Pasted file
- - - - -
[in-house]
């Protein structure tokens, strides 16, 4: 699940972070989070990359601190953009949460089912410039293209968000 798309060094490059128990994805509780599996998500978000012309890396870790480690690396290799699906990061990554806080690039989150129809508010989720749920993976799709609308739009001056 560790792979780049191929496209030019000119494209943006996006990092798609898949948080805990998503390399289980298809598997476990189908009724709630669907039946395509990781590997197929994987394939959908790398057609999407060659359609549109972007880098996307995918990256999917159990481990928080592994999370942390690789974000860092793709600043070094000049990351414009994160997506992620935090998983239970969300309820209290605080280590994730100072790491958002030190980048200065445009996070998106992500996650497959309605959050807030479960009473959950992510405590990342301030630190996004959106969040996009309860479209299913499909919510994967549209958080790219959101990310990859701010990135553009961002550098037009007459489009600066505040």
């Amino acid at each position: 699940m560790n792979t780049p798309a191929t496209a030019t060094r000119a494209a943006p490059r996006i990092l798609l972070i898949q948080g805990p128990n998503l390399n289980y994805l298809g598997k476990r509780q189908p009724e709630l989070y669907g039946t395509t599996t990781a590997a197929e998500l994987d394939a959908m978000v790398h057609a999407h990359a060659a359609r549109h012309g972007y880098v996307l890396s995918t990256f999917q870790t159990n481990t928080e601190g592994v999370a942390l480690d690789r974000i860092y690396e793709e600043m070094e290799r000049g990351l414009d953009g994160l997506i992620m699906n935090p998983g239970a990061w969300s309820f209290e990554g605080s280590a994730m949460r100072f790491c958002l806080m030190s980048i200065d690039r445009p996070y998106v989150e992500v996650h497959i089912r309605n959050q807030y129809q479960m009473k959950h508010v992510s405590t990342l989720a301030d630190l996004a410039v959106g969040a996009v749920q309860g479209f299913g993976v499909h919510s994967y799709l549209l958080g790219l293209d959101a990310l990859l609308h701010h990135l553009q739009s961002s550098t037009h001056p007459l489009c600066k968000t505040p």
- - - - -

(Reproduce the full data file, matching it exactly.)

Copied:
[in-house]
């Protein structure tokens, strides 16, 4: 699940972070989070990359601190953009949460089912410039293209968000 798309060094490059128990994805509780599996998500978000012309890396870790480690690396290799699906990061990554806080690039989150129809508010989720749920993976799709609308739009001056 560790792979780049191929496209030019000119494209943006996006990092798609898949948080805990998503390399289980298809598997476990189908009724709630669907039946395509990781590997197929994987394939959908790398057609999407060659359609549109972007880098996307995918990256999917159990481990928080592994999370942390690789974000860092793709600043070094000049990351414009994160997506992620935090998983239970969300309820209290605080280590994730100072790491958002030190980048200065445009996070998106992500996650497959309605959050807030479960009473959950992510405590990342301030630190996004959106969040996009309860479209299913499909919510994967549209958080790219959101990310990859701010990135553009961002550098037009007459489009600066505040």
């Amino acid at each position: 699940m560790n792979t780049p798309a191929t496209a030019t060094r000119a494209a943006p490059r996006i990092l798609l972070i898949q948080g805990p128990n998503l390399n289980y994805l298809g598997k476990r509780q189908p009724e709630l989070y669907g039946t395509t599996t990781a590997a197929e998500l994987d394939a959908m978000v790398h057609a999407h990359a060659a359609r549109h012309g972007y880098v996307l890396s995918t990256f999917q870790t159990n481990t928080e601190g592994v999370a942390l480690d690789r974000i860092y690396e793709e600043m070094e290799r000049g990351l414009d953009g994160l997506i992620m699906n935090p998983g239970a990061w969300s309820f209290e990554g605080s280590a994730m949460r100072f790491c958002l806080m030190s980048i200065d690039r445009p996070y998106v989150e992500v996650h497959i089912r309605n959050q807030y129809q479960m009473k959950h508010v992510s405590t990342l989720a301030d630190l996004a410039v959106g969040a996009v749920q309860g479209f299913g993976v499909h919510s994967y799709l549209l958080g790219l293209d959101a990310l990859l609308h701010h990135l553009q739009s961002s550098t037009h001056p007459l489009c600066k968000t505040p």